Despite the importance of estate planning, it daunts many people. Just the number of terms and tools available can make your head spin.

“Estate planning allows an individual to manage and direct where assets are to be distributed upon their death, but [it] also lets an individual plan in order to mitigate or reduce income and estate tax, protect families with young children, save money on court costs and attorneys’ fees associated with not having an estate plan, and plan for end of life,” says Meredith Murphy, an attorney with SmithAmundsen’s Estate and Business Planning Practice Group in Clayton.

Christopher Castellanos, an attorney specializing in trusts and estates with Lashly & Baer, P.C., in downtown St. Louis, adds that “the Missouri legislature has provided defaults regarding who will inherit your assets, look after your children, etc., but you might want to alter those defaults.”

Castellanos recommends focusing on four basic elements of an estate plan: a revocable living trust, a will, a power of attorney and a medical directive.

The first element, the revocable living trust, delineates who inherits what and prevents beneficiaries from having to endure the potentially lengthy process of probate court. An individual’s assets are transferred into the trust while that individual remains alive. The creator of the trust usually receives any income generated from these assets and the right to withdraw principal from the trust. “The creator of a revocable living trust can revoke or cancel the trust at any time during his or her life, and at death, the trust becomes irrevocable, and its income and assets are disposed of under terms specified by you in the trust agreement,” Murphy adds.

Second, a will covers any assets not held by the trust, as well as any assets that are not jointly owned or have a beneficiary designation on them. Personal property and keepsakes can be held by and distributed by a trust. In addition, in Missouri, an individual can write a list of personal property and keepsakes that he or she would like to be distributed to certain individuals. “Remember, your will ensures that whatever your assets, they will go to family members or other beneficiaries you designate,” Murphy says. Although some websites offer cheap basic wills, both Castellanos and Murphy note that such generic wills can sometimes be filled out improperly or incompletely, creating more cost and confusion for the beneficiaries.

A power of attorney, the third basic element of an estate plan, designates someone to manage an individual’s property during his or her life if that individual becomes incapacitated or needs help managing affairs. “Ideally, the incapacitated person has taken steps, such as creating a trust or signing a power of attorney, to deal with such a contingency before the incapacity developed, in which case we are just interpreting those documents and following through with those wishes,” Castellanos points out. “If the incapacitated person has not put those pieces into place, then the process will involve the courts and be more expensive and emotionally difficult for the family.”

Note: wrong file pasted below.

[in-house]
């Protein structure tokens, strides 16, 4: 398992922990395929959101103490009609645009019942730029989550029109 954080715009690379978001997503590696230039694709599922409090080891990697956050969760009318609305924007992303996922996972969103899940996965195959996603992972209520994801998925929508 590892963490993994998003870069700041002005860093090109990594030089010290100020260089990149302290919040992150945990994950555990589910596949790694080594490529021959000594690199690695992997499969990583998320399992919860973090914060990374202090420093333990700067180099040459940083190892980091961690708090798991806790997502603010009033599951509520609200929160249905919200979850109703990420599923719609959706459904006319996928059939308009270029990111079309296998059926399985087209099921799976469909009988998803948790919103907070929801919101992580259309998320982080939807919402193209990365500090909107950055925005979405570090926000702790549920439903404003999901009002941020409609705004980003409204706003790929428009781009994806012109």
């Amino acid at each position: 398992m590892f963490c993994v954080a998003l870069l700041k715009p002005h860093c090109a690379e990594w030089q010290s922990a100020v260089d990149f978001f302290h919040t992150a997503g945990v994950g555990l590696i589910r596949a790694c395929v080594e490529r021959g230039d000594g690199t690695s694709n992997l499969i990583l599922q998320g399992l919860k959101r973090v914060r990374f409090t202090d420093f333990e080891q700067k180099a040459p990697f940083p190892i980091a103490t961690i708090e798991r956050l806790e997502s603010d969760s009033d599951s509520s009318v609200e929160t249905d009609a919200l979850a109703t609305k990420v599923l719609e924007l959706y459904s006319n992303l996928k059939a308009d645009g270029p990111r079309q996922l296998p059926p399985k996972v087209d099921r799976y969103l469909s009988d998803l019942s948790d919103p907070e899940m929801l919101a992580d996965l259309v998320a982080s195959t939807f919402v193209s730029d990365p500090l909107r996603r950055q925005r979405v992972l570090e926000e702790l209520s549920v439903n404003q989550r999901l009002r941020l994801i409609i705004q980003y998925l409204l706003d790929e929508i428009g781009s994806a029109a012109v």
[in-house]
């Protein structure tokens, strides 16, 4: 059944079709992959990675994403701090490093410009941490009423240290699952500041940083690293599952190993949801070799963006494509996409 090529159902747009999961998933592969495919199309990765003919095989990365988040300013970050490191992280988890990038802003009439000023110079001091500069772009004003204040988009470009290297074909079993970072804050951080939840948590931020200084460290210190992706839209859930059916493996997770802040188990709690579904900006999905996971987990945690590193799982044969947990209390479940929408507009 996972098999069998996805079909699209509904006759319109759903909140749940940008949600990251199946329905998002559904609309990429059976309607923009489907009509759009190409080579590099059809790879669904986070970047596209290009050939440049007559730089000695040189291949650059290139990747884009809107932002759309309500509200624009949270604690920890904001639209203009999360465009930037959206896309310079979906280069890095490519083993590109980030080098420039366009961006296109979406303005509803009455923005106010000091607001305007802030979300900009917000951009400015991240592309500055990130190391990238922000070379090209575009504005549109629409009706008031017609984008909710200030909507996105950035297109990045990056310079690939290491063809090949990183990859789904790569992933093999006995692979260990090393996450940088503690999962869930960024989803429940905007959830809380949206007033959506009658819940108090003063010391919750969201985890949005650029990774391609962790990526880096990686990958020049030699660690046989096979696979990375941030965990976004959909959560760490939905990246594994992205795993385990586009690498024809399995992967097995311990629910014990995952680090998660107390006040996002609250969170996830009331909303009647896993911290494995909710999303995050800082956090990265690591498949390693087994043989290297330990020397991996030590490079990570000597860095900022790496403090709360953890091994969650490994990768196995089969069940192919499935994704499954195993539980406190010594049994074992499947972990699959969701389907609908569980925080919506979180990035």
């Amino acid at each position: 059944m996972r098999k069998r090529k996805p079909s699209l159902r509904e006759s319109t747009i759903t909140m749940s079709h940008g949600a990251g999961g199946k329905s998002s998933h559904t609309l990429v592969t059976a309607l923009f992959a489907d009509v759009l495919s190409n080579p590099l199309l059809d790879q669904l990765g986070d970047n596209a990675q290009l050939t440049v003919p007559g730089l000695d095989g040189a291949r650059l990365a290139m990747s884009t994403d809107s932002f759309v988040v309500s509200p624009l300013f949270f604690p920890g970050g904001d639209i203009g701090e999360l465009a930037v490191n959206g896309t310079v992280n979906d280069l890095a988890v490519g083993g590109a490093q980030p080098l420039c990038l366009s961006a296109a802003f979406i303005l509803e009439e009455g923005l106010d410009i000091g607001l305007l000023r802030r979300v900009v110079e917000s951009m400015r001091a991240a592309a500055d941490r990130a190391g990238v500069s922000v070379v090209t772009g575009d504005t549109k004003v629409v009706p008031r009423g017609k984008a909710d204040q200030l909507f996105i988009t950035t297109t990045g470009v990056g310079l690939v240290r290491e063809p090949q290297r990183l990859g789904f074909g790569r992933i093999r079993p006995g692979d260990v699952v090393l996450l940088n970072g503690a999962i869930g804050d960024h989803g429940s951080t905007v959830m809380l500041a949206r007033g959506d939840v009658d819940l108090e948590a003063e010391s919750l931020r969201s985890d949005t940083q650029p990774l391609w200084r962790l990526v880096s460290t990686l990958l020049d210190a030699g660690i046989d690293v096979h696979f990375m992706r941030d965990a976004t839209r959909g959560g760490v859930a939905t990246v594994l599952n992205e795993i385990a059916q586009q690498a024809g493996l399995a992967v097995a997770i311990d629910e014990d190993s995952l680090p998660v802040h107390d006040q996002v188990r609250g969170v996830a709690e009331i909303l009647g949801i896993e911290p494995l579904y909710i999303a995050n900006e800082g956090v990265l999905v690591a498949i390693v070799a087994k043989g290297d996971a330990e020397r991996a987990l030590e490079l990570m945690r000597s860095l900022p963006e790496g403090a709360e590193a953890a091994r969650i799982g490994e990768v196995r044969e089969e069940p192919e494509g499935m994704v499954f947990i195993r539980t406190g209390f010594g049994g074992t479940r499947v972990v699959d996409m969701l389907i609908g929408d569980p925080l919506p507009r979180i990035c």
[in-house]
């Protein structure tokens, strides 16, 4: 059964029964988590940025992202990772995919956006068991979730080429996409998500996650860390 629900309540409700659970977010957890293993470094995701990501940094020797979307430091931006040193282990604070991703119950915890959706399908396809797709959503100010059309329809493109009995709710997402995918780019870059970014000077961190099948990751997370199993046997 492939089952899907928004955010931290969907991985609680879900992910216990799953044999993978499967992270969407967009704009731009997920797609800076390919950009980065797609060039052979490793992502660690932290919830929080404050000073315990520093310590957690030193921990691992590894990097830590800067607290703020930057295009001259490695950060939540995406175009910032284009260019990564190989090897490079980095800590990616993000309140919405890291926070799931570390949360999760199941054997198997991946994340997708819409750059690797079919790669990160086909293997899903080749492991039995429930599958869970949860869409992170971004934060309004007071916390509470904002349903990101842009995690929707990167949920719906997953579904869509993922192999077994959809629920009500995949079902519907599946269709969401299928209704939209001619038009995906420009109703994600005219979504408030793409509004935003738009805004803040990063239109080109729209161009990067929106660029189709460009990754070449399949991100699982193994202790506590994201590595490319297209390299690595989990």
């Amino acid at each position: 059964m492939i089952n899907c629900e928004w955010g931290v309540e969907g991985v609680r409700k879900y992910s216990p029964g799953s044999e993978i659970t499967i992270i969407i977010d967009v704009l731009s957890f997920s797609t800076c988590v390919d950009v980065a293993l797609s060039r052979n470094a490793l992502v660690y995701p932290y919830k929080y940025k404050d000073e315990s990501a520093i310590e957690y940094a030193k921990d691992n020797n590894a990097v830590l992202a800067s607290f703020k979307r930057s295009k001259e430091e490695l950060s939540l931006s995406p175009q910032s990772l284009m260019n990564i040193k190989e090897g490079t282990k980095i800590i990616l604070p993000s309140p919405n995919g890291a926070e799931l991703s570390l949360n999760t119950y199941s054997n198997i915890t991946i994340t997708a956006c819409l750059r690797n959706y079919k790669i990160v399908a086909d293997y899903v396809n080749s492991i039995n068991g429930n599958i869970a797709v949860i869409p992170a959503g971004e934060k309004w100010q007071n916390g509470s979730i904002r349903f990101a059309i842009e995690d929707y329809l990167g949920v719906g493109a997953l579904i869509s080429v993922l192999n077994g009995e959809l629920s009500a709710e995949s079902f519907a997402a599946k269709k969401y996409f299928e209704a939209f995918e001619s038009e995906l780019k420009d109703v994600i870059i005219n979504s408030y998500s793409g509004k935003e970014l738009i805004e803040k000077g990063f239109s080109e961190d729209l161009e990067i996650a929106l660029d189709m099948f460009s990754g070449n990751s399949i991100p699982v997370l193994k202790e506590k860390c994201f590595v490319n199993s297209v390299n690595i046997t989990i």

As the final basic element of an estate plan, everyone should consider a medical directive, also known as a health care power of attorney or living will, Castellanos says. This document designates someone who will make medical decisions on behalf of an individual if that individual can no longer do so.

The worst-case scenario is when an individual [who is incapacitated] has no plan,” Murphy says. “At that point, we have to make a determination as to whether or not the person is capable of signing a power of attorney, and if not, then we have to discuss opening a guardianship and conservatorship estate. A guardianship/conservatorship proceeding is a probate court proceeding where an individual is declared incapacitated and disabled by the court. The process can take several months to complete and, between court costs and attorneys’ fees, can be quite expensive.”

Even young adults should consider estate plans, and it’s wise to review them every few years or in the case of significant changes in life circumstances. Updating documents as needed can prevent additional stress and expense down the road. Key times to review estate plans include when children turn 18, when they graduate from college and when they get married. Retirement also marks a turning point at which estate plans should be reexamined.

The tax laws change over time,” Castellanos says. “If you have had previous experience dealing with the trust or estate of a deceased loved one, do not assume that you know how the tax laws will apply because the laws might have changed drastically since then.” Even the new tax laws just enacted this year are not as clear-cut as many assume, and an estate planning professional can help navigate the new rules.

Although estate planning helps preserve assets, the most valuable aspect is often peace of mind. “After someone dies, the worst thing in the world would be to be left scrambling in the dark, not knowing where [the deceased] loved one wanted to be buried or if [he or she] wanted to be cremated, if there is enough money for the funeral and what was supposed to happen to the contents of the house or the house itself,” Murphy says. “Having an estate plan allows you to set this all out for your family and friends so that when you pass away, your family can grieve for you and not have to worry about the logistics of death like bills, funeral and taxes.”

Lashly & Baer, P.C., 714 Locust St., St. Louis, 314-621-2939, lashlybaer.com

SmithAmundsen, 120 S. Central Ave., St. Louis, 314-719-3700, salawus.com

Connie, a native of St. Charles and graduate of the MU School of Journalism, is a freelance writer and editor who contributes to print and online publications for clients throughout the region. She enjoys travel, hiking, kayaking and drinking good coffee